Central Asia: Water Scarcity Likely Within Two Decades

Via New Europe, an article on the impending water stress likely to be realized in Central Asia in the years ahead:

The water of the Caspian Sea shore some 50 kilometres north of Azerbaijan’s capital Baku. | |EPA/ZURAB KURTSIKIDZE

Rivers crossing the territories of several countries must become a source of peace rather than discord, experts said, adding that countries in the region can use the experience of the EU in order to solve disputes involving of water consumption. At present, the problem of water consumption is not as acute for the countries of the Central Asian region as it is, for example, in Africa, according to the Regional Adviser of the project Water Management in Central Asia, Iskandar Abdullayev. “Today, about 60m people live in our region of Central Asia. By 2030, when the population reaches more than 80m, we can face the problem of water scarcity,” he said.

There are a few factors for such a course of events. First of all, Central Asia already has an environmental problem with the shrinking of the Aral Sea. Secondly, it is also a region of potential economic growth, with the availability of rich mineral deposits. Thirdly, there are also active developments of oil and gas projects. All this will require large consumption of water.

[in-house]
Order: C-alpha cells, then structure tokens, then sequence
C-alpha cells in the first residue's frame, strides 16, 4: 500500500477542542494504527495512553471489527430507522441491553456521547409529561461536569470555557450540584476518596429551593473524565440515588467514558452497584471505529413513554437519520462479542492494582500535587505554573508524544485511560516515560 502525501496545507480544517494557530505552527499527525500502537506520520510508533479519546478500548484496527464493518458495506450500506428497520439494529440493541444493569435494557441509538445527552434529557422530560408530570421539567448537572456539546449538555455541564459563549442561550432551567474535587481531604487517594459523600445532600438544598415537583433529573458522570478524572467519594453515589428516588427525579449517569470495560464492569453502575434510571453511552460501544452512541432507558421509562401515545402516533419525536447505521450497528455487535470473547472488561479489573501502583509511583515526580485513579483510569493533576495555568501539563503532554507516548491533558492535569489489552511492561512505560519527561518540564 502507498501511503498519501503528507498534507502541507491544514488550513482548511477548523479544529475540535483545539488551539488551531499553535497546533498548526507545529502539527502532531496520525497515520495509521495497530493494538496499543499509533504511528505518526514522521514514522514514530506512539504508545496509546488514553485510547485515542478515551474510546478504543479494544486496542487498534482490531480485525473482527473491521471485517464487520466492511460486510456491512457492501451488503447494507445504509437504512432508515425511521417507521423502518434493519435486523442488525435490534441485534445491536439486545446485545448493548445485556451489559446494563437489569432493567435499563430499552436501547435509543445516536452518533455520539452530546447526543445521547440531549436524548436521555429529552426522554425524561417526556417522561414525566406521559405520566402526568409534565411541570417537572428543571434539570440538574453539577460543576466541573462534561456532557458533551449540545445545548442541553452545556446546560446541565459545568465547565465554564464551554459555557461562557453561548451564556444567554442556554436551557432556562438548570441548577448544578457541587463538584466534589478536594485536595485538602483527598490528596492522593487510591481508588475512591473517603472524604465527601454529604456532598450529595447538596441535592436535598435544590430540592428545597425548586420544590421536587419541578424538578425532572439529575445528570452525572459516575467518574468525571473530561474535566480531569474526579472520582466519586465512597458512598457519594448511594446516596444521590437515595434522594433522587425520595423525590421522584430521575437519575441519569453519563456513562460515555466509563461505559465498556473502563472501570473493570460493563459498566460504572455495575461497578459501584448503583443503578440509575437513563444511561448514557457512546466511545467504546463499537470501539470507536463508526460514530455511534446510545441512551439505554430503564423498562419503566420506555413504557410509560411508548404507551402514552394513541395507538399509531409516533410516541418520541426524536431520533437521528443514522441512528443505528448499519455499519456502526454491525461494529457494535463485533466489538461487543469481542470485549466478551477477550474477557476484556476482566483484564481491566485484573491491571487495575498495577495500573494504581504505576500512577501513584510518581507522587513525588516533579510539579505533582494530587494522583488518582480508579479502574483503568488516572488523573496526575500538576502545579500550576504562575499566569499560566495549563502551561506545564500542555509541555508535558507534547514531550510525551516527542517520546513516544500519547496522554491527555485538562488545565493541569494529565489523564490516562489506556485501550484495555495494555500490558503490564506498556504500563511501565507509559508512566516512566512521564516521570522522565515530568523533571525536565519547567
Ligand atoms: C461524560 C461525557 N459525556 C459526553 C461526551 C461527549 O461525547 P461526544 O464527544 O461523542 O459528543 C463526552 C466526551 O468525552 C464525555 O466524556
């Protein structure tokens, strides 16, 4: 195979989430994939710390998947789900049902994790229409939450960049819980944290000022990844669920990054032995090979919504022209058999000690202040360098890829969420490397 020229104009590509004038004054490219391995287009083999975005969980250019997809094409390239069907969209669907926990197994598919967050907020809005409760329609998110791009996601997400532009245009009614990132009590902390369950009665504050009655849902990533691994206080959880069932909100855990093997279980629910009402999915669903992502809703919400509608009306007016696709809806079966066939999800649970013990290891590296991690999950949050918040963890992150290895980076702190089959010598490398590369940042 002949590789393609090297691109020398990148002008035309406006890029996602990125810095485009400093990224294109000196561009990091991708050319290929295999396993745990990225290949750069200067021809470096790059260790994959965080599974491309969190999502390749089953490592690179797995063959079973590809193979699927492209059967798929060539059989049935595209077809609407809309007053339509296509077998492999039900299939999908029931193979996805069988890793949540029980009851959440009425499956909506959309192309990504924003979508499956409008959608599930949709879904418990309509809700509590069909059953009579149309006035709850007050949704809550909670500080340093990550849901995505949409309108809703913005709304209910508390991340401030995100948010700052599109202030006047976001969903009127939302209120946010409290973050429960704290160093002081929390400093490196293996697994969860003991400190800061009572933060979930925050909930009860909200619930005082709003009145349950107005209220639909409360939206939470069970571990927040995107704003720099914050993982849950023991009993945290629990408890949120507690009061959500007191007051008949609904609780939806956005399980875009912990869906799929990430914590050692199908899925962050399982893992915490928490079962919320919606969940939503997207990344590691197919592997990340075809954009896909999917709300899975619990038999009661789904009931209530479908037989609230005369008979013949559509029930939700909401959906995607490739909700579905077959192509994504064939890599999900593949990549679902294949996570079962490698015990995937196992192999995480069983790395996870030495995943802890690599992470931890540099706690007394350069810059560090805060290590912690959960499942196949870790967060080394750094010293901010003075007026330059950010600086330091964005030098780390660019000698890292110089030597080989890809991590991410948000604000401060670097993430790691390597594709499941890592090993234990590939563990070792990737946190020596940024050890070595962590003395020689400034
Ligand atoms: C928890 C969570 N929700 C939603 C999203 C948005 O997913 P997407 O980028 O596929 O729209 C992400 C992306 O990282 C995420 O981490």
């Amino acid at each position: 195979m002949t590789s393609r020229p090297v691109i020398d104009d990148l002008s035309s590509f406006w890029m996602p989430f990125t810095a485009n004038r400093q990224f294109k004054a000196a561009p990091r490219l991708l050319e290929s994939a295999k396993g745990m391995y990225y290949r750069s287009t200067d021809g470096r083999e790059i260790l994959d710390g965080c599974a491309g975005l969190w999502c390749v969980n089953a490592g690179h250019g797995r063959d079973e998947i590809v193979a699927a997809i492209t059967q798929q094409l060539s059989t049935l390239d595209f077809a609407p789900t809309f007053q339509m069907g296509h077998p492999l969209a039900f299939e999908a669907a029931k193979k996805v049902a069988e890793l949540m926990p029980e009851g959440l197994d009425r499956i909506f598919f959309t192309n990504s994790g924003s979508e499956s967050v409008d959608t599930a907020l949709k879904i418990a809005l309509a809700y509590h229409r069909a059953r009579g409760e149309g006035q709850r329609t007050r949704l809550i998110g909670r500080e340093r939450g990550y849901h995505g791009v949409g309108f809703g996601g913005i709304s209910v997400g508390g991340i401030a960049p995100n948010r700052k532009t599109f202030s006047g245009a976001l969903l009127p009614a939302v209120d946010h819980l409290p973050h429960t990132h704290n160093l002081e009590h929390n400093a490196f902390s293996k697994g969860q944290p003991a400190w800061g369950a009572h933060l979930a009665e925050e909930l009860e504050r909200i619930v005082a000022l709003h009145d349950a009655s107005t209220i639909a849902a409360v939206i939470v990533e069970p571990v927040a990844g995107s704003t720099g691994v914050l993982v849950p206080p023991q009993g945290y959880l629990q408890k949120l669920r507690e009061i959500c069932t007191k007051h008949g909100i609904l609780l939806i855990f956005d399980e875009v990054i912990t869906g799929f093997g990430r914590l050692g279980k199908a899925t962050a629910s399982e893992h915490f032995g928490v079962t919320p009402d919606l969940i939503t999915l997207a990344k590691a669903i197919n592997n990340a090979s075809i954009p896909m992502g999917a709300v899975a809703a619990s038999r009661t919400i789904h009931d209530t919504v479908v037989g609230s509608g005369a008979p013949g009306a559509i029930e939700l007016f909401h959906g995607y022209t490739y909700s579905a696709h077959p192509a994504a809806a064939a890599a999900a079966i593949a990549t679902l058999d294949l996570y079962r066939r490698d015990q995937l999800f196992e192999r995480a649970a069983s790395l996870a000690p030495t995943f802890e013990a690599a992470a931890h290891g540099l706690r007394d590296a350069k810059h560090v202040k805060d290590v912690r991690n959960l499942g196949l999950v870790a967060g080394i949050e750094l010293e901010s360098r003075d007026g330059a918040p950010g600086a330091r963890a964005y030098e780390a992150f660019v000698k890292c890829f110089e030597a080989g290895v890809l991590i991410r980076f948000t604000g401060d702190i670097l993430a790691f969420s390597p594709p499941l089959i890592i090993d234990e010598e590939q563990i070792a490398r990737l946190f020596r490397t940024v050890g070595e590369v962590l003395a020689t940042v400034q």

“Water withdrawals per capita in Central Asian countries are more than three thousand cubic meters. The lowest figure in Kazakhstan is about 2,383 cubic meters of water”, Abdullaev said. According to him, in 20 years issue of water consumption from transboundary rivers in Central Asia will be acute, and European countries that have already gained experience in resolving such issues, are ready to help Central Asia. For the third year, the foreign ministry of Germany, with financial support of the European Union, provides advice to those skilled in this area from Central Asian republics. “Our initiative is a project, Management of Border Rivers in Central Asia, aimed at use of the already gained experience in Europe for water management in the region,” said the director of the project, Volker Frobat. According to him, there are three important components of the program proposed by Germany.

“The first is to promote regional co-operation. The second is strengthening of transboundary river resources management. The third is implementation of national pilot projects related to improving the management of water resources”, he said. But the question of whether or not Kazakhstan can apply international laws, developed by European experts for China, to resolve water disputes.

China has long stated its plans to build a dam on the Irtysh River. In this regard, both Kazakhstan and Russia through which the river flows, may be fully water-dependent on China.

But China has not joined the international convention on the cross-border use of rivers, which is why European laws cannot be applied. Negotiations between Kazakhstan, Russia and China have already been ongoing for many years. “Although negotiations are slow, they are still going. And we hope that China will take into account the wishes of their neighbours, and will adhere to the principle of good neighbourliness,” Abdullayev said

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